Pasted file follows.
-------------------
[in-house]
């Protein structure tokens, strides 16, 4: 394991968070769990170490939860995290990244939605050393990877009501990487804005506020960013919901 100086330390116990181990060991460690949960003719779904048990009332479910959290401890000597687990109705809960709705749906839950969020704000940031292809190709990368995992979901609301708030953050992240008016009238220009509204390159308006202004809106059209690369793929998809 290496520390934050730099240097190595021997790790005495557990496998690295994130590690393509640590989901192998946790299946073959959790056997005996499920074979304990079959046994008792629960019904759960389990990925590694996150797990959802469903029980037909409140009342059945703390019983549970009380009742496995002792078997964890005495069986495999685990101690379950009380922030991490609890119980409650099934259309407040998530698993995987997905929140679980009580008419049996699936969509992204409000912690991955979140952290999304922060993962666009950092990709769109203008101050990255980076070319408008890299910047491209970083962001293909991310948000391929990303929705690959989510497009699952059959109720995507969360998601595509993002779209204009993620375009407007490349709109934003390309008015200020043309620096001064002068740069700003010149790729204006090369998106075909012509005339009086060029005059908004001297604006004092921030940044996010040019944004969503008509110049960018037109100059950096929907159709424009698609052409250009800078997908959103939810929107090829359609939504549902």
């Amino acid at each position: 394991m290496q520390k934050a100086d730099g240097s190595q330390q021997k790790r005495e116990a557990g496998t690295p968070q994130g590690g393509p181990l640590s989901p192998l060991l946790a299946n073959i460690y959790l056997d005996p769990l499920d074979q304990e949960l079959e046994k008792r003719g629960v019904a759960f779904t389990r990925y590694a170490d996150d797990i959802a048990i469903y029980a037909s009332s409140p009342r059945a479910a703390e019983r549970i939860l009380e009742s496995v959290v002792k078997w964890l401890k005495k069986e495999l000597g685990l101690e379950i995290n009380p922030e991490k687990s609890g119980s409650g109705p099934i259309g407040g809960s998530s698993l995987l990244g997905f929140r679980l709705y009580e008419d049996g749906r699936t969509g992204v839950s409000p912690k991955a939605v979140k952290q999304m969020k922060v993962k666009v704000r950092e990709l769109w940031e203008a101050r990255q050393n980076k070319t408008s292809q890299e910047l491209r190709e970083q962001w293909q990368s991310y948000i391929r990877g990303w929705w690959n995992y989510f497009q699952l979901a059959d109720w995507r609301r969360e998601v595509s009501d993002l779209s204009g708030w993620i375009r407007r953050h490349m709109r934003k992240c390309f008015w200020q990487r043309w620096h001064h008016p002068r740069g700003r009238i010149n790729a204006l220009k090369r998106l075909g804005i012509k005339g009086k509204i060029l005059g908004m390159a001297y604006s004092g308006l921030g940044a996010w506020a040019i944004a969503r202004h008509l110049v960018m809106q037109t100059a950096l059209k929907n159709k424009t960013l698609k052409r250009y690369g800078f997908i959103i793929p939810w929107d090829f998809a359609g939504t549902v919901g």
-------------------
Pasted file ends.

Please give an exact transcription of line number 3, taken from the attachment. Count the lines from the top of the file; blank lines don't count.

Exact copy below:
């Amino acid at each position: 394991m290496q520390k934050a100086d730099g240097s190595q330390q021997k790790r005495e116990a557990g496998t690295p968070q994130g590690g393509p181990l640590s989901p192998l060991l946790a299946n073959i460690y959790l056997d005996p769990l499920d074979q304990e949960l079959e046994k008792r003719g629960v019904a759960f779904t389990r990925y590694a170490d996150d797990i959802a048990i469903y029980a037909s009332s409140p009342r059945a479910a703390e019983r549970i939860l009380e009742s496995v959290v002792k078997w964890l401890k005495k069986e495999l000597g685990l101690e379950i995290n009380p922030e991490k687990s609890g119980s409650g109705p099934i259309g407040g809960s998530s698993l995987l990244g997905f929140r679980l709705y009580e008419d049996g749906r699936t969509g992204v839950s409000p912690k991955a939605v979140k952290q999304m969020k922060v993962k666009v704000r950092e990709l769109w940031e203008a101050r990255q050393n980076k070319t408008s292809q890299e910047l491209r190709e970083q962001w293909q990368s991310y948000i391929r990877g990303w929705w690959n995992y989510f497009q699952l979901a059959d109720w995507r609301r969360e998601v595509s009501d993002l779209s204009g708030w993620i375009r407007r953050h490349m709109r934003k992240c390309f008015w200020q990487r043309w620096h001064h008016p002068r740069g700003r009238i010149n790729a204006l220009k090369r998106l075909g804005i012509k005339g009086k509204i060029l005059g908004m390159a001297y604006s004092g308006l921030g940044a996010w506020a040019i944004a969503r202004h008509l110049v960018m809106q037109t100059a950096l059209k929907n159709k424009t960013l698609k052409r250009y690369g800078f997908i959103i793929p939810w929107d090829f998809a359609g939504t549902v919901g």